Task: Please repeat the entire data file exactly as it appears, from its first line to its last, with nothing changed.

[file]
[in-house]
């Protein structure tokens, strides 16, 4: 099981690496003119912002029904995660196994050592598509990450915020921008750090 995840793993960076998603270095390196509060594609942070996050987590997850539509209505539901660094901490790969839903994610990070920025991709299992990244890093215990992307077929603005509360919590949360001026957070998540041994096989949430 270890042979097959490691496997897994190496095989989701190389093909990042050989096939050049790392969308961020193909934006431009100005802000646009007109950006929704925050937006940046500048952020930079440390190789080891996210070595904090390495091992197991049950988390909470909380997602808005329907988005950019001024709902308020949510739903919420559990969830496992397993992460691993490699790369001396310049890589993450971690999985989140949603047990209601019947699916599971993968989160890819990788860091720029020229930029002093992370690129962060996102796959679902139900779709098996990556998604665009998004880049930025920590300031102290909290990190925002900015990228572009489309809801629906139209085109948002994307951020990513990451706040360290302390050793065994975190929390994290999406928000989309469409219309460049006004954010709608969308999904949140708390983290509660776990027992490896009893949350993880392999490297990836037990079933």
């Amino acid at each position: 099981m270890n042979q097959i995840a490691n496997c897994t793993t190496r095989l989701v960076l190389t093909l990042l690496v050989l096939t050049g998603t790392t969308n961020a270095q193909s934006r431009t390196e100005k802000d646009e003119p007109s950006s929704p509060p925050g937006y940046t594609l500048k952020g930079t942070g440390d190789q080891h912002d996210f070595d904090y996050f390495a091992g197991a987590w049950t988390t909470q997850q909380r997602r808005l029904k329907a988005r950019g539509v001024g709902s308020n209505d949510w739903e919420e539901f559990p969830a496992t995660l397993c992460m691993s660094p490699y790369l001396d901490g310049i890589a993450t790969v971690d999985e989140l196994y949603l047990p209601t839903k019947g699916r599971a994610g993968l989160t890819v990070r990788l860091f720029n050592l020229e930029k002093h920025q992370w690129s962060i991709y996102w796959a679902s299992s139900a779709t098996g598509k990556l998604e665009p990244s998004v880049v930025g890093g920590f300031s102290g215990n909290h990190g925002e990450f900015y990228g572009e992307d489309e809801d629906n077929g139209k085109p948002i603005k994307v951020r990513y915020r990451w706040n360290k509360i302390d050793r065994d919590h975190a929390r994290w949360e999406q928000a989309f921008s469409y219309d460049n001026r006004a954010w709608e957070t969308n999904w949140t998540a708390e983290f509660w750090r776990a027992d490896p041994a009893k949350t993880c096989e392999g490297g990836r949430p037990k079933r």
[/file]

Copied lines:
[in-house]
């Protein structure tokens, strides 16, 4: 099981690496003119912002029904995660196994050592598509990450915020921008750090 995840793993960076998603270095390196509060594609942070996050987590997850539509209505539901660094901490790969839903994610990070920025991709299992990244890093215990992307077929603005509360919590949360001026957070998540041994096989949430 270890042979097959490691496997897994190496095989989701190389093909990042050989096939050049790392969308961020193909934006431009100005802000646009007109950006929704925050937006940046500048952020930079440390190789080891996210070595904090390495091992197991049950988390909470909380997602808005329907988005950019001024709902308020949510739903919420559990969830496992397993992460691993490699790369001396310049890589993450971690999985989140949603047990209601019947699916599971993968989160890819990788860091720029020229930029002093992370690129962060996102796959679902139900779709098996990556998604665009998004880049930025920590300031102290909290990190925002900015990228572009489309809801629906139209085109948002994307951020990513990451706040360290302390050793065994975190929390994290999406928000989309469409219309460049006004954010709608969308999904949140708390983290509660776990027992490896009893949350993880392999490297990836037990079933």
């Amino acid at each position: 099981m270890n042979q097959i995840a490691n496997c897994t793993t190496r095989l989701v960076l190389t093909l990042l690496v050989l096939t050049g998603t790392t969308n961020a270095q193909s934006r431009t390196e100005k802000d646009e003119p007109s950006s929704p509060p925050g937006y940046t594609l500048k952020g930079t942070g440390d190789q080891h912002d996210f070595d904090y996050f390495a091992g197991a987590w049950t988390t909470q997850q909380r997602r808005l029904k329907a988005r950019g539509v001024g709902s308020n209505d949510w739903e919420e539901f559990p969830a496992t995660l397993c992460m691993s660094p490699y790369l001396d901490g310049i890589a993450t790969v971690d999985e989140l196994y949603l047990p209601t839903k019947g699916r599971a994610g993968l989160t890819v990070r990788l860091f720029n050592l020229e930029k002093h920025q992370w690129s962060i991709y996102w796959a679902s299992s139900a779709t098996g598509k990556l998604e665009p990244s998004v880049v930025g890093g920590f300031s102290g215990n909290h990190g925002e990450f900015y990228g572009e992307d489309e809801d629906n077929g139209k085109p948002i603005k994307v951020r990513y915020r990451w706040n360290k509360i302390d050793r065994d919590h975190a929390r994290w949360e999406q928000a989309f921008s469409y219309d460049n001026r006004a954010w709608e957070t969308n999904w949140t998540a708390e983290f509660w750090r776990a027992d490896p041994a009893k949350t993880c096989e392999g490297g990836r949430p037990k079933r």